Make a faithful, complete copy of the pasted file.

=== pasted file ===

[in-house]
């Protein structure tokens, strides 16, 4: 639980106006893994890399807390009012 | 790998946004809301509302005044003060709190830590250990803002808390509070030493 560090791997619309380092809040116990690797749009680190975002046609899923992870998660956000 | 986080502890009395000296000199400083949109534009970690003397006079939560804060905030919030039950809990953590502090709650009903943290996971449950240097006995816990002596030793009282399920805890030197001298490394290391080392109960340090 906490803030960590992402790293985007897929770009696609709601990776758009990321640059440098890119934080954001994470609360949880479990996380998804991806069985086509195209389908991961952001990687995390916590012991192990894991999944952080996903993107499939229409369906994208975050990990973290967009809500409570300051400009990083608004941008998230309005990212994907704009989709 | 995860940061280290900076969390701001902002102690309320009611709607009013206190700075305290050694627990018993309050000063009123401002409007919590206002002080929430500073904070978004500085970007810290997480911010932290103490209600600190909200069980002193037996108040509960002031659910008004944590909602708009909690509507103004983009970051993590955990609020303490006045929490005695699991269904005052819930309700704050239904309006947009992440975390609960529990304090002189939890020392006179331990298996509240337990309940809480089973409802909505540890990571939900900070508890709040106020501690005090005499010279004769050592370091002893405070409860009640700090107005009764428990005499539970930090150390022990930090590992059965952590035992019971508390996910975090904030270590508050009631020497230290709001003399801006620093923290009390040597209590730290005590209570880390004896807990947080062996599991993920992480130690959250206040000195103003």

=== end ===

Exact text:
[in-house]
């Protein structure tokens, strides 16, 4: 639980106006893994890399807390009012 | 790998946004809301509302005044003060709190830590250990803002808390509070030493 560090791997619309380092809040116990690797749009680190975002046609899923992870998660956000 | 986080502890009395000296000199400083949109534009970690003397006079939560804060905030919030039950809990953590502090709650009903943290996971449950240097006995816990002596030793009282399920805890030197001298490394290391080392109960340090 906490803030960590992402790293985007897929770009696609709601990776758009990321640059440098890119934080954001994470609360949880479990996380998804991806069985086509195209389908991961952001990687995390916590012991192990894991999944952080996903993107499939229409369906994208975050990990973290967009809500409570300051400009990083608004941008998230309005990212994907704009989709 | 995860940061280290900076969390701001902002102690309320009611709607009013206190700075305290050694627990018993309050000063009123401002409007919590206002002080929430500073904070978004500085970007810290997480911010932290103490209600600190909200069980002193037996108040509960002031659910008004944590909602708009909690509507103004983009970051993590955990609020303490006045929490005695699991269904005052819930309700704050239904309006947009992440975390609960529990304090002189939890020392006179331990298996509240337990309940809480089973409802909505540890990571939900900070508890709040106020501690005090005499010279004769050592370091002893405070409860009640700090107005009764428990005499539970930090150390022990930090590992059965952590035992019971508390996910975090904030270590508050009631020497230290709001003399801006620093923290009390040597209590730290005590209570880390004896807990947080062996599991993920992480130690959250206040000195103003």